Hulk [ hʌlk ] (Eng. Colossus, Klotz ) is the title character from the Marvel Comics of the same name . The first edition was published in May 1962 by Stan Lee and Jack Kirby . The comic tells the story of the nuclear physicist Dr. Bruce Banner tells how he was exposed to large amounts of gamma radiation after an accident with the prototype of a gamma bomb and from then on turns into the maddening monster Hulk with every hint of anger. Because of his resounding strength, the gigantic muscle man often gets into confrontations with armed forces who want to stop the Hulk and use him as a "weapon" for themselves. Hulk's green skin color is explained by the innumerable chloroplasts in his skin, with which he can produce the metabolic products necessary for his energy needs.
The story has been adapted many times, including a number of animated series, a television series and various television films with Bill Bixby as Banner and Lou Ferrigno as Hulk, as well as two films by Ang Lee and Louis Leterrier .
The pilot volume tells how Dr. Bruce Banner tries to save the young Rick Jones from the test site of a "gamma bomb" developed by him, falls victim to an assassination attempt and absorbs a huge dose of gamma radiation . In this first appearance, Hulk's skin is still gray, a decision by Stan Lee, who did not want to make him belong to any ethnic group. Colorist Stan Goldberg insisted on a change because the coloring technique could not consistently and clearly represent the color gray at the time, resulting in different shades of gray and even green in the output. For all subsequent volumes, Goldberg received the approval to dye Hulk's skin green. New editions and stories about its origins always feature a green Hulk for the next two decades, only issue # 324 of the Incredible Hulk series revealed in 1986 that the Hulk was gray at the time of its creation. Curiously, Iron Man , another Marvel character from the early 1960s, also had a gray tint in its first issue ( Tales of Suspense , issue # 39) and was given a new color just one issue later, in this case gold . The figure of Dr. Robert Bruce Banner after he was incorrectly referred to as "Bob Banner" by authors of the comic book series Die Fantastischen Vier (Issue # 25, April 1964). When the mistake was admitted three editions later, the name was quickly changed to Robert Bruce Banner. The appearance of Hulk was initially based heavily on the makeup of Boris Karloff in the film Frankenstein (1931) and his successors. However, under the impression of modern bodybuilding , the figure became more and more muscular. The remains of the clothes ripped by the rapid transformation into the Hulk also varied; Initially, Hulk wore a kind of huge jacket next to his broken pants. Initially banner used a gamma - machine at any time at the request in a cave to transform - the consequences were an aggravation of the Hulk and his aggressiveness . In the beginning, his identity was also a big secret - until one day Rick Jones revealed it when he thought the Hulk was dead.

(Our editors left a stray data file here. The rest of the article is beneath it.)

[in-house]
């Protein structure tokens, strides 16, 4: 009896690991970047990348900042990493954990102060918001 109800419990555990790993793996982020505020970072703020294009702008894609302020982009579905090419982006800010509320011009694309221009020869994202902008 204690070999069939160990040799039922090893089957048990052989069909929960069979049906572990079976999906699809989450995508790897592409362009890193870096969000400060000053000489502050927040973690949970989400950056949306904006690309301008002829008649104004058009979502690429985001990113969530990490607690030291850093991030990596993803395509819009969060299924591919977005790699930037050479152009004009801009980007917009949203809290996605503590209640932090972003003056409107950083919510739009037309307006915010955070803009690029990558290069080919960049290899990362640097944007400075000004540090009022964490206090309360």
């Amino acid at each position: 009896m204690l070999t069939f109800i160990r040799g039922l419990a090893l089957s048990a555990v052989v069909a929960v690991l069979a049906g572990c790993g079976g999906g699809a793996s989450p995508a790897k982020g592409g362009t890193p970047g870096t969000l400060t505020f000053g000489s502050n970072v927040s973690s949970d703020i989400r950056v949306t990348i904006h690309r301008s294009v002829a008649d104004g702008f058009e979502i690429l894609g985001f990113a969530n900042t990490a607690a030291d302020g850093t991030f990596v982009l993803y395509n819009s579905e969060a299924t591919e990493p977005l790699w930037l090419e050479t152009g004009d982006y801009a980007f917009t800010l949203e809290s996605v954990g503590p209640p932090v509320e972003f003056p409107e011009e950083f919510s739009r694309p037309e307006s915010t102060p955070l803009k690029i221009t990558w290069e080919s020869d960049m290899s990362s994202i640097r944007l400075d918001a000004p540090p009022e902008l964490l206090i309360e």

Marvel only released six issues of the first Hulk series before the series was discontinued.